Council election results

This post about the Nov. 15, 2008, Richmond, BC, election results replaces a post about electing a “Save garden City” council.

Harold Steves, Sue Halsey-Brandt, and Linda Barnes of “Save Garden City” topped the polls, and Ken Johnston was also elected. They and other Save Garden City candidates got 66% of the councillor vote, but their 111,620 votes (to Pave Garden City’s 64,989) were split among more candidates. Each side elected four councillors.

With the mayor, Pave Garden City appears to have a 5-4 majority. However, at the Nov. 17 General Purposes Committee meeting, some of the councillors that have been Pave seemed to be moving toward a Save way of thinking, with the likely effect of a 5-4 Save Garden City majority.

Save Garden City” school board candidates Chak Kwong Au, Carol Day, and Rod Belleza were elected.

Thanks to all “Save Garden City” candidates for a race well run.

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4 Comments »

  1. 1

    So Ken Johnston flip-flopping on the GCL and Howard Jampolsky, bridge builder,( presumably for all the extra traffic from the developed GCL gets the Jim Wright nod. Whereas, Neil Smith who spoke against removing the GCL from the ALR, is passed over. I think that Jim should give himself a shake. I hope the voters of Richmond give all the pundits and Chamber of Commerce sellouts in the local media something to think about on Saturday.

  2. 2
    Conflicted Says:

    Hello, I definitely agree that Richmond needs the green space and that the GCL would do very well to serve that purpose.

    I originally wanted to keep the GCL on the Agriultural Land Reserve.
    After reading the full report on the GCL (you can find it here:
    http://www.richmond.ca/__shared/assets/SCouncil_121707_Garden_City_Lands18979.pdf)
    I found that this may be the worst thing to do.

    The one thing that prevents me from voting to keep the lands on the Agricultural Land Reserve (ALR) is the fact that IF they are kept on the ALR, the Canadian Lands Corporation (they currently own the GCL) will hand the lands over to the Musqueam Indian Band. This means that the land will become private. The MIB will have free reign and the probability of the Lands being used for community farming or green space is virtually reduced to zero. Richmond residents will have no say at all.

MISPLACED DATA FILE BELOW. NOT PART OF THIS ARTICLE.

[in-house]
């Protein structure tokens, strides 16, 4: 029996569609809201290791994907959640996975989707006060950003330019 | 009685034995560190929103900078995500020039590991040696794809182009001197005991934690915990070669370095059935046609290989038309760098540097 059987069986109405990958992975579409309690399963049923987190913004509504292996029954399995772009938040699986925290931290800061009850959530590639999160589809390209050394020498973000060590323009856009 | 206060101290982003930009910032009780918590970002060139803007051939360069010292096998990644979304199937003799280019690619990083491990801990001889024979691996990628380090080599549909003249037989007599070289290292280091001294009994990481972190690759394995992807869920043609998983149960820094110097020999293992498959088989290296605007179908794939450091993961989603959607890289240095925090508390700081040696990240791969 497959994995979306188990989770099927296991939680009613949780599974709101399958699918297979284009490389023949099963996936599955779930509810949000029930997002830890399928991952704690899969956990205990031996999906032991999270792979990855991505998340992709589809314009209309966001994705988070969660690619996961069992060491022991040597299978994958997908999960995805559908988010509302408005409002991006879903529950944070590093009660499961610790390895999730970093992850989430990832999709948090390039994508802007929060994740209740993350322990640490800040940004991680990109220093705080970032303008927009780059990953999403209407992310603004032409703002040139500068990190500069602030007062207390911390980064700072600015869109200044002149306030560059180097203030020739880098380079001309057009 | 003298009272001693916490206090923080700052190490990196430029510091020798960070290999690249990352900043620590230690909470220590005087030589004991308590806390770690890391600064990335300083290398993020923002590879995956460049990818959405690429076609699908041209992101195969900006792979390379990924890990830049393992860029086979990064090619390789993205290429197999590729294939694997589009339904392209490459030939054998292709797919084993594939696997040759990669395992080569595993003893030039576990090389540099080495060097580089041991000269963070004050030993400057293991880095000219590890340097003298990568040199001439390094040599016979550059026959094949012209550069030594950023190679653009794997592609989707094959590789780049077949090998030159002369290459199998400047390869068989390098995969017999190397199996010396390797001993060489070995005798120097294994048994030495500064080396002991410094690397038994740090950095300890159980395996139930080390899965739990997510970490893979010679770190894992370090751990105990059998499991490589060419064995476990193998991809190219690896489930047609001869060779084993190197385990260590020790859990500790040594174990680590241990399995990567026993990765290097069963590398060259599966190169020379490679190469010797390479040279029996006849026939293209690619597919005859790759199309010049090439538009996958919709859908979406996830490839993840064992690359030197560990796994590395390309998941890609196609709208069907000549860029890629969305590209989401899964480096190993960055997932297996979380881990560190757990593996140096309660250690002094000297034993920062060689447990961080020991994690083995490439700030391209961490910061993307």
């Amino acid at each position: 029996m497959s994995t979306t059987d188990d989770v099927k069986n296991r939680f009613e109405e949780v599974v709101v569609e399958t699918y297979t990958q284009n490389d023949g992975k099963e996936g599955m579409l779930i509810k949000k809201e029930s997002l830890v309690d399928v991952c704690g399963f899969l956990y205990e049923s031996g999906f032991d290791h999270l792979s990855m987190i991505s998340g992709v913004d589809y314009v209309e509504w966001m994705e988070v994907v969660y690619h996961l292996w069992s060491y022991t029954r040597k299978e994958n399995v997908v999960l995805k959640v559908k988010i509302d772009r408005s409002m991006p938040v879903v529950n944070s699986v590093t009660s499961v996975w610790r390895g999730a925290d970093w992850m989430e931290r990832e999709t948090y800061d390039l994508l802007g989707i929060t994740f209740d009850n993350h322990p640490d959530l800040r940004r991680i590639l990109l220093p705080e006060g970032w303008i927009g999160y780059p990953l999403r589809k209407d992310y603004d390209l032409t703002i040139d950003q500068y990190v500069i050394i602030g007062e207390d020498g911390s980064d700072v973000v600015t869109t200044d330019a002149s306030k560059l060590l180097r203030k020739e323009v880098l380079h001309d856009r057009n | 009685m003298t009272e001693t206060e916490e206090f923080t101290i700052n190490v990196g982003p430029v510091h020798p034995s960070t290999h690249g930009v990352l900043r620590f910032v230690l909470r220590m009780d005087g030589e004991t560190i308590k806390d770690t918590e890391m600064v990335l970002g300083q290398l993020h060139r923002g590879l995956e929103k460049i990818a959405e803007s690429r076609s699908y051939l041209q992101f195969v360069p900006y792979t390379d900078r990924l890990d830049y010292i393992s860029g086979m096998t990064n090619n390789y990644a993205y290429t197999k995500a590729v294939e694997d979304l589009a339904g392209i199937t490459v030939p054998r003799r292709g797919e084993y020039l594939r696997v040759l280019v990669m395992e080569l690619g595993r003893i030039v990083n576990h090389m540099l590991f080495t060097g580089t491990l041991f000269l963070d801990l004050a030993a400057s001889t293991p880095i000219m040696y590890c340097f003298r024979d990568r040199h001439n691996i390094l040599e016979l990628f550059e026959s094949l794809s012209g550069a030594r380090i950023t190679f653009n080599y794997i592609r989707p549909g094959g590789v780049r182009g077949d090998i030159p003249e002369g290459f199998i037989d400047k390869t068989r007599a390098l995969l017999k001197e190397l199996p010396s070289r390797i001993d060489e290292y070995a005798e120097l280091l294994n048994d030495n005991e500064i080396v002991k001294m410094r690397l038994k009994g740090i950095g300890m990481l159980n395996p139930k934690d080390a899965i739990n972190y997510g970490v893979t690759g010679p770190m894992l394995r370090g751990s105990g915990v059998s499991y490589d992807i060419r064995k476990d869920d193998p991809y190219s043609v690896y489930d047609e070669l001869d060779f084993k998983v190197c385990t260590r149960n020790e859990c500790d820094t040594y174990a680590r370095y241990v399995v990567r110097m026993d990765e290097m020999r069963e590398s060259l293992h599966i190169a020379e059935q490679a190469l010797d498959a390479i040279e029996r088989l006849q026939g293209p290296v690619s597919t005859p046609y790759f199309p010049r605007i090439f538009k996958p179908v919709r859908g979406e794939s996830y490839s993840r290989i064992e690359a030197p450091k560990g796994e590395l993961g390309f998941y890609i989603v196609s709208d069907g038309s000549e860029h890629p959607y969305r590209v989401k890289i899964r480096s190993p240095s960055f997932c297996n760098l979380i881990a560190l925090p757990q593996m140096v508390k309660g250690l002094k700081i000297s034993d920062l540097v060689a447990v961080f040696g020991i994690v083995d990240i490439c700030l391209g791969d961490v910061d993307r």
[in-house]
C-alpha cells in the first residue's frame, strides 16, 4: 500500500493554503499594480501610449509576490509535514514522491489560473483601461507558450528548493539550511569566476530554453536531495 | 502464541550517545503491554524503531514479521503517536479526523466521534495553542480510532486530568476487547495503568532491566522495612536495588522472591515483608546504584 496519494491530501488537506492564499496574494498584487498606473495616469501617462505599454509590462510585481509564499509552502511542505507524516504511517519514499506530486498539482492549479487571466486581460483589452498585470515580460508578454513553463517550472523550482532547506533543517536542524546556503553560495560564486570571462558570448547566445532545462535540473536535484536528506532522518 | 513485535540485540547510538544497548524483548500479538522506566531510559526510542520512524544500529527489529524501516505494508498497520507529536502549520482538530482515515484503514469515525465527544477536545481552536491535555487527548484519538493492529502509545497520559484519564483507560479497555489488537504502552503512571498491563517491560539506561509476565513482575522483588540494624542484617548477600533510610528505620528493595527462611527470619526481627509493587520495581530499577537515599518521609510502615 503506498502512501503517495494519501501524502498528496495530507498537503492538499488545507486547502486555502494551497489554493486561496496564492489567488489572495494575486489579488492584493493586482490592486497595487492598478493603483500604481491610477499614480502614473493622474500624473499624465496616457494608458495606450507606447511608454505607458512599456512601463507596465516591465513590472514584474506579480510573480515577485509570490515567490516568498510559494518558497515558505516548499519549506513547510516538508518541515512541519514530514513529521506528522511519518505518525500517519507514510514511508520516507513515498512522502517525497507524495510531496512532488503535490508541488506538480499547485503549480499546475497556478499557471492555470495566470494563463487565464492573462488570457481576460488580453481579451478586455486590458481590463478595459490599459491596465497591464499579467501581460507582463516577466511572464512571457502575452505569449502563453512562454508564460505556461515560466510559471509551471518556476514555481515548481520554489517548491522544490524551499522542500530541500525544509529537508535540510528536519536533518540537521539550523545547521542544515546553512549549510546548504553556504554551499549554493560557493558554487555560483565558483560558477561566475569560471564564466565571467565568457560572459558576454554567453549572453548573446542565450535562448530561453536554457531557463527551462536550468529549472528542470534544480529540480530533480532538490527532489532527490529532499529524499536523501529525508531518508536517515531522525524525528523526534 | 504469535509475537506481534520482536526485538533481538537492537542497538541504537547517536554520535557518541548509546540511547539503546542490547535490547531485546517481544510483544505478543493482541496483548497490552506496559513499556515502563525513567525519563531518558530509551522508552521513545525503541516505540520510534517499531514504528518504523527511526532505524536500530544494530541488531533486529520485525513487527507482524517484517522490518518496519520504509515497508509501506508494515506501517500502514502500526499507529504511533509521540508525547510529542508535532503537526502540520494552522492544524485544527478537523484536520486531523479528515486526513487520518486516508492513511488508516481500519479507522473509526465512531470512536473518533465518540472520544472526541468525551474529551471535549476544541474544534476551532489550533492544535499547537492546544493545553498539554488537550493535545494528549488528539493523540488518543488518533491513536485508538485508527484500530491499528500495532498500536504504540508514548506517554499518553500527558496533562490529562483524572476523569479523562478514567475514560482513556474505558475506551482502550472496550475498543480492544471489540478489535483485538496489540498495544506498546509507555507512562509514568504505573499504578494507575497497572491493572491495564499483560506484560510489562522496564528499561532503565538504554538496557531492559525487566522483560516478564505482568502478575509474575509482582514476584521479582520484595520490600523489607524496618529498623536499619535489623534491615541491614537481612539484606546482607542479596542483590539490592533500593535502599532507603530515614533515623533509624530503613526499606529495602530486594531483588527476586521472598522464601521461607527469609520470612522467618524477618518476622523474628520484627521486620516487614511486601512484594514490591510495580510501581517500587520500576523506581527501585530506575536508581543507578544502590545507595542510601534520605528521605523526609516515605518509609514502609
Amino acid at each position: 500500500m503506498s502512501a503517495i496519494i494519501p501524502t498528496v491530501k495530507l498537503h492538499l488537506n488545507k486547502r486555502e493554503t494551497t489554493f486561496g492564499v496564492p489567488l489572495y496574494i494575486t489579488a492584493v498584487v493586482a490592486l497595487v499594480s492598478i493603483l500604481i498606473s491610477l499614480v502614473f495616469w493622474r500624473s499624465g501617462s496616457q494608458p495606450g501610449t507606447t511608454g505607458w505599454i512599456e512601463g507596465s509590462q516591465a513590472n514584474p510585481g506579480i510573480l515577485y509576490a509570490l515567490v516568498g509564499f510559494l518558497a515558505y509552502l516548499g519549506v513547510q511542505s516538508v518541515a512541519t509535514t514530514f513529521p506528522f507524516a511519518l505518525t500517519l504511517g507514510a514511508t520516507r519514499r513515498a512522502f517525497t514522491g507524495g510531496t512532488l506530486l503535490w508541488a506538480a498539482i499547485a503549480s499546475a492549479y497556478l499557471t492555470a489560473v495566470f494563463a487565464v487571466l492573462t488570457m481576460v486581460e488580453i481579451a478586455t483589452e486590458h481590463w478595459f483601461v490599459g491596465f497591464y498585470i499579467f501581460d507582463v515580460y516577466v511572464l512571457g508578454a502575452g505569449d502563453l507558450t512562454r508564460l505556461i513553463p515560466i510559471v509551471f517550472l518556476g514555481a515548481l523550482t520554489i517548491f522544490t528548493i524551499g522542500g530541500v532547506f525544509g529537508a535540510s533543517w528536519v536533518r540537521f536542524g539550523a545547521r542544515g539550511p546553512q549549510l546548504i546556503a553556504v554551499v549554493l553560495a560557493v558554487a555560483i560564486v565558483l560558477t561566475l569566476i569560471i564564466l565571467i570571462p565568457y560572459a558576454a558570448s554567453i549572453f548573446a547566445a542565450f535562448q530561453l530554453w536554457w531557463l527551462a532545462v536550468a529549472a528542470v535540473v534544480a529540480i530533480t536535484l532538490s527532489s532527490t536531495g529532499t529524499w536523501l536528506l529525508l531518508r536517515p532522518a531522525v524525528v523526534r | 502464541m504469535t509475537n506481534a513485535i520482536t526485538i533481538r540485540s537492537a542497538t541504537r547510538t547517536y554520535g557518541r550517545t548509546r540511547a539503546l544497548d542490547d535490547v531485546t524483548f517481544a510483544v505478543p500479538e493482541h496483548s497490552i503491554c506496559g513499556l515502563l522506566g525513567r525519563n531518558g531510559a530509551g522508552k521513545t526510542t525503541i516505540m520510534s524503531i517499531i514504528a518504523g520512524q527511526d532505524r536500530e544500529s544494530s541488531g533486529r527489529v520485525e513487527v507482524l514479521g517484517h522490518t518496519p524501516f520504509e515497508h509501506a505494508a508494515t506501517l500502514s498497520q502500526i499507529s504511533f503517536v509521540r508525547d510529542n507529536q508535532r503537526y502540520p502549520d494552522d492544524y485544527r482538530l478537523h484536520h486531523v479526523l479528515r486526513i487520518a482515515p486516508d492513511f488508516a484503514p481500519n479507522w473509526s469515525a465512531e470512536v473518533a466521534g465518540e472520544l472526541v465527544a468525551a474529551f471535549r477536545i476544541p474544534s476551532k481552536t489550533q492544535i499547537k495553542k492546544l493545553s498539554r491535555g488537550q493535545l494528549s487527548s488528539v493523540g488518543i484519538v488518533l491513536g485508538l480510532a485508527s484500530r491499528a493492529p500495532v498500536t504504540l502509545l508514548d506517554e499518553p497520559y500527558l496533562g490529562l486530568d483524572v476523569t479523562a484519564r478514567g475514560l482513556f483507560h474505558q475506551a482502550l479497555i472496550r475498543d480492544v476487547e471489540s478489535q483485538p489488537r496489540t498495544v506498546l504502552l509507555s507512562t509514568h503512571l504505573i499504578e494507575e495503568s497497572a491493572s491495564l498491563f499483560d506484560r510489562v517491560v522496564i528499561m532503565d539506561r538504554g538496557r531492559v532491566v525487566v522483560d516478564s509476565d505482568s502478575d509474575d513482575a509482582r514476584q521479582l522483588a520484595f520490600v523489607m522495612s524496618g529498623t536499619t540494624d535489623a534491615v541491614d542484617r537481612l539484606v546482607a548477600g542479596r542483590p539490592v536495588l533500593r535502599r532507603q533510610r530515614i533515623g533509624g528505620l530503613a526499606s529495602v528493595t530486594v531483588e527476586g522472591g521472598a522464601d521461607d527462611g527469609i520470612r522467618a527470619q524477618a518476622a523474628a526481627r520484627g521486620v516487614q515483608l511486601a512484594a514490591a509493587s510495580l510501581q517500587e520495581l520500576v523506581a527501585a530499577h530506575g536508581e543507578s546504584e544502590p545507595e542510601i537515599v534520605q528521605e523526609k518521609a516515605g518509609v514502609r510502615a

I would much rather see the lands be publicly owned than privately developed. Also, the ALR will not approve any requests by the City of Richmond unless it fits their needs.

    If the lands are removed from the ALR, the 3 parties (the City, the Canadian Lands Corporation, and the Musqueam Indian Band) will have to comply to the articles in this report = obligation to cater to the community.

    It seems that the lands may be in jeopardy either way, but I definitely will not vote to privatize these lands.

  3. 3

    Myself, I’ve seen and listened to and spoken with the VoteRites (including Pat Young) and will be voting for them all. One step at a time. No point in getting all panicky imagining all sorts of worst case scenario’s. As long the lands stay in the ALR, they can’t be developed no matter who owns them. Isn’t that true? I am so grateful for Jim Wright’s explanations of what’s going on. I really hope we get a council that respects our beautiful island(s) and understands the importance of green space.

  4. 4
    kewljim Says:

    Thanks for the comments. I recommend to Conflicted to read the Garden City Lands Coalition response to the application. The response is on the Coalition website at http://www.gardencitylands.ca/alc. The main part of the response is in a PDF at http://www.gardencitylands.ca/PDF/0_Coalition-to-ALC.pdf. Conflicted, I’d love to hear what you think if you manage to find time to read the Coalition response.

    I would agree that it will be difficult to succeed if we continue to have a Pave Garden City council. If we manage to have a Save Garden City council after the election, the outlook is very much better. That is why I encourage voting for candidates who are electable and who have good skills for helping work through the complex process for ensuring that the lands remain green space for ecological and food-security purposes for the benefit of the community.


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